Free Shuttle to Wegman’s and Target

In addition to the buses for Thanksgiving, SA also offers a free shuttle service that takes students grocery shopping at Wegman’s and Target on a biweekly basis. The buses leave College Place every hour starting at noon on the designated dates. The full schedule can be found here.

Zipcar

If you want to be able to drive whenever you want, then renting a Zipcar is your best bet. SU has designated parking spots reserved for Zipcars all around campus. After you have applied for your Zipcar, you can reserve a car for however long you want just so long as you return the car at your agreed time. The late fee is quite hefty so be sure to extend your reservation if you feel like you may be late. The best thing about renting a Zipcar is that you can cater your usage to your schedule. You can apply for a Zipcar here.

SU’s transportation options benefit and enrich the student experience on campus. Not having a car does not mean you cannot get off of campus. Take advantage of those services and enjoy the area!

 

Eric Chuang ’17, is a  Public Relations major at the S.I. Newhouse School of Public Communications with a minor in English & Textual Studies. Additionally, he is part of the Fashion & Beauty Communications Milestone Program. Eric is a California native, dog enthusiast, fervent traveler, and sushi connoisseur. When not taking Buzzfeed quizzes or coming up with clever Instagram captions, he can most likely be found jamming to Taylor Swift’s “1989” album. More blogs from Eric Chuang.

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A New York Times Article, a Phone Call, a Wish, and Four Years Later

There is one wish I made a few years back that, as of late, has bothered me above all others. It was an excruciatingly hot day in the middle of August 2012. The sun was blaring as my dad, stepmom, and I waited in the line of cars swerved around the parking lot adjacent to BBB Halls. Cramped on one side of the car and surrounded by an excessive amount of clothing and Pinterest-inspired dorm décor, I was a mess. I was nervous. I was anxious. I was scared to be left alone. On that day, my first day on the Syracuse University campus, I silently wished that the four years ahead would go by quickly.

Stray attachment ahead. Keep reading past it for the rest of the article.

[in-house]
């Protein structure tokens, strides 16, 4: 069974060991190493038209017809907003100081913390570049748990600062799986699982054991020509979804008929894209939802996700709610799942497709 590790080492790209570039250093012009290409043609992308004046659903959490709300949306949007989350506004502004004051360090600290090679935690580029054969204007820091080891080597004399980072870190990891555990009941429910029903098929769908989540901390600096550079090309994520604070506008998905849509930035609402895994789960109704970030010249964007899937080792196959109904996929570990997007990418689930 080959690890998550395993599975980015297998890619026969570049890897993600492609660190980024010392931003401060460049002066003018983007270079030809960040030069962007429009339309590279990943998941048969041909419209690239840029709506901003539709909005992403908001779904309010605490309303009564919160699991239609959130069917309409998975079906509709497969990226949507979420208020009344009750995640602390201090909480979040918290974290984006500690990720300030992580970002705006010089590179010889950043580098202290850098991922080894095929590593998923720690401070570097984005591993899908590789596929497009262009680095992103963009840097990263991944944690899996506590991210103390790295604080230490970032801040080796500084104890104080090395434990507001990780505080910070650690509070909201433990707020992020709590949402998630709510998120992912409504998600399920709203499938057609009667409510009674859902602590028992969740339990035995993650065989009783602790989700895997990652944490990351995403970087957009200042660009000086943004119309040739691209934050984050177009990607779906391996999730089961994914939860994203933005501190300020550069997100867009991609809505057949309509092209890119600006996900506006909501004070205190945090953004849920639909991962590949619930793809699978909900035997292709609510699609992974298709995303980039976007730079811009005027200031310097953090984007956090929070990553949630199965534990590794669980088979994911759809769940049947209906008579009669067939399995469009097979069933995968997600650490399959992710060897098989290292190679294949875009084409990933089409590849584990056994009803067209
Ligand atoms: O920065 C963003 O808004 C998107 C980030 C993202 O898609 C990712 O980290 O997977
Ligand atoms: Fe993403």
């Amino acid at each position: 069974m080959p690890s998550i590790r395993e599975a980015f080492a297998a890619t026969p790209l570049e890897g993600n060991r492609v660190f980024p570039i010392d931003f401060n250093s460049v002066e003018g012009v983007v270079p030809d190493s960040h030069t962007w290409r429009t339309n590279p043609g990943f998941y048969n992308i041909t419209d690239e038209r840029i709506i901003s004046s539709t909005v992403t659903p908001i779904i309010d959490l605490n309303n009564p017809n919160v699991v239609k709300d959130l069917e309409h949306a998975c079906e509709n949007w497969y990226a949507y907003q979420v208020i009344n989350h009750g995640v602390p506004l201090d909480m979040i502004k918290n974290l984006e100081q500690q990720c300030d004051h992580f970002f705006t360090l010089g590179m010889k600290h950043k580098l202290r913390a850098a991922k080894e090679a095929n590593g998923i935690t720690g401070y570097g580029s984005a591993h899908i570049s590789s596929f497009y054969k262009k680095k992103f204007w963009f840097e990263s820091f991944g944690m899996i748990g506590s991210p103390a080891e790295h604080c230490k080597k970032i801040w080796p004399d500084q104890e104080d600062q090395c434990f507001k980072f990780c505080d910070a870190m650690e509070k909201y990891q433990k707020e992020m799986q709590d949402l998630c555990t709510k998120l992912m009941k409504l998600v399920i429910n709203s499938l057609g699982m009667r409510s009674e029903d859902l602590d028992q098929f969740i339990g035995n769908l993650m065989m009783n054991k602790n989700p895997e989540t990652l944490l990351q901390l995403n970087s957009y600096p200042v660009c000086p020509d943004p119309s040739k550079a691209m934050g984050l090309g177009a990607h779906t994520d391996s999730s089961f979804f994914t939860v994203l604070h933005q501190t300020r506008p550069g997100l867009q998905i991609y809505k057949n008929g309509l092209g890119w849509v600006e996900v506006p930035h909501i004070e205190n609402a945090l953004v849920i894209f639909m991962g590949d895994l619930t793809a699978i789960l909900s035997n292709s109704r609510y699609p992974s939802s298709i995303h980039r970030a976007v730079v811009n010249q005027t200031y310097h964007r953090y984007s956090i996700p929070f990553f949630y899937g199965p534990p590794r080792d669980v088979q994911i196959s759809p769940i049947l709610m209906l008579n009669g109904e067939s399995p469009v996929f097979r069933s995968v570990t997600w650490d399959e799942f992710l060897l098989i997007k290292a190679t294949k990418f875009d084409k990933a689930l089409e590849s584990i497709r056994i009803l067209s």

Now past the finish line and officially an alumna, I can’t help but cringe at this wish. Not making it wouldn’t have made time go any faster or slower, but it would have been helpful to know then, on that hot summer day, that: those nerves were worth dealing with, the discomfort was worth working through, and those personal barriers were worth breaking down. I wish I knew then that I would become a stronger, more open minded, and more driven person thanks to the many differing and challenging opportunities Syracuse University would put within my path and equip me to face.

My first glimpse into the depth of the pride of Orange Nation occurred before I arrived on campus. Many welcoming and encouraging students, faculty, staff, and alumni commented and sent messages of congratulations following the publication of my article in The New York Times. Enthusiastically writing about my dream acceptance to Syracuse University, I painted a vision of what I hoped to achieve, including mixing my two academic passions, writing for the Daily Orange, and traveling abroad. I described the university as a place that fit me – a fosterer of education that would not force me to alter myself to attend. At that time, that description rang true, for everything I sought, SU offered.

No more than a few days after the article’s publication, I abruptly hid in a supply closet in the forensics classroom at my high school to take a call from Erin Martin Kane, SU’s then associate vice president for public relations. To my surprise, she offered me a position at SU’s Office of News Services. In that moment, I was undoubtedly excited and grateful, but I had no perception of how much that phone call would impact my experience at SU and the immeasurable amount of opportunity that would come with it.

An article, a phone call, a few months, and a nervous move-in day later, and my undergraduate career had launched. Over the course of the four years that encapsulated it, many memories were created, some of which I accurately predicted in my article – such as studying abroad and pursuing two majors – and most I had not, but all were more dynamic than originally expected.